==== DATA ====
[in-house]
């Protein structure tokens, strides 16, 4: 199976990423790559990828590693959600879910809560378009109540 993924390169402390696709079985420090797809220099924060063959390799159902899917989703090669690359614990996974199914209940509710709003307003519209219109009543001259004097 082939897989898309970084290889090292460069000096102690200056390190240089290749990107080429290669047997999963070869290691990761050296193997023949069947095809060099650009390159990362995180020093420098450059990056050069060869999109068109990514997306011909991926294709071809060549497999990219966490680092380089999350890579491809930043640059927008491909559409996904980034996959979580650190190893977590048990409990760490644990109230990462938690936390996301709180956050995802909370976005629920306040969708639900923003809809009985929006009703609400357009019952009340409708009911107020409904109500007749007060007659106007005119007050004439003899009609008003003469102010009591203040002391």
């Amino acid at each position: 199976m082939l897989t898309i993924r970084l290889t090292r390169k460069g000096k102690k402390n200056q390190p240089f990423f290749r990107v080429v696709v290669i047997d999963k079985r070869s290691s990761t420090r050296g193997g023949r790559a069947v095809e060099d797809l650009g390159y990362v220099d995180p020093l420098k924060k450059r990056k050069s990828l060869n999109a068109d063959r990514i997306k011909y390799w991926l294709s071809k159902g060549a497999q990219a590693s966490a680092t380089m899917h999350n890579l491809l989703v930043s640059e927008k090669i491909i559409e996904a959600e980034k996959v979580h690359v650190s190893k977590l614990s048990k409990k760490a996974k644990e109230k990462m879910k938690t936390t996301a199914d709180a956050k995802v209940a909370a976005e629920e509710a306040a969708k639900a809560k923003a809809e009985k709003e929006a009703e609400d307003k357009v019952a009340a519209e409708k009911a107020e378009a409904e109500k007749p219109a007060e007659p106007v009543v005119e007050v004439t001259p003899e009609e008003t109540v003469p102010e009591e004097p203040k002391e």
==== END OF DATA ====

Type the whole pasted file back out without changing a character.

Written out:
[in-house]
């Protein structure tokens, strides 16, 4: 199976990423790559990828590693959600879910809560378009109540 993924390169402390696709079985420090797809220099924060063959390799159902899917989703090669690359614990996974199914209940509710709003307003519209219109009543001259004097 082939897989898309970084290889090292460069000096102690200056390190240089290749990107080429290669047997999963070869290691990761050296193997023949069947095809060099650009390159990362995180020093420098450059990056050069060869999109068109990514997306011909991926294709071809060549497999990219966490680092380089999350890579491809930043640059927008491909559409996904980034996959979580650190190893977590048990409990760490644990109230990462938690936390996301709180956050995802909370976005629920306040969708639900923003809809009985929006009703609400357009019952009340409708009911107020409904109500007749007060007659106007005119007050004439003899009609008003003469102010009591203040002391």
């Amino acid at each position: 199976m082939l897989t898309i993924r970084l290889t090292r390169k460069g000096k102690k402390n200056q390190p240089f990423f290749r990107v080429v696709v290669i047997d999963k079985r070869s290691s990761t420090r050296g193997g023949r790559a069947v095809e060099d797809l650009g390159y990362v220099d995180p020093l420098k924060k450059r990056k050069s990828l060869n999109a068109d063959r990514i997306k011909y390799w991926l294709s071809k159902g060549a497999q990219a590693s966490a680092t380089m899917h999350n890579l491809l989703v930043s640059e927008k090669i491909i559409e996904a959600e980034k996959v979580h690359v650190s190893k977590l614990s048990k409990k760490a996974k644990e109230k990462m879910k938690t936390t996301a199914d709180a956050k995802v209940a909370a976005e629920e509710a306040a969708k639900a809560k923003a809809e009985k709003e929006a009703e609400d307003k357009v019952a009340a519209e409708k009911a107020e378009a409904e109500k007749p219109a007060e007659p106007v009543v005119e007050v004439t001259p003899e009609e008003t109540v003469p102010e009591e004097p203040k002391e």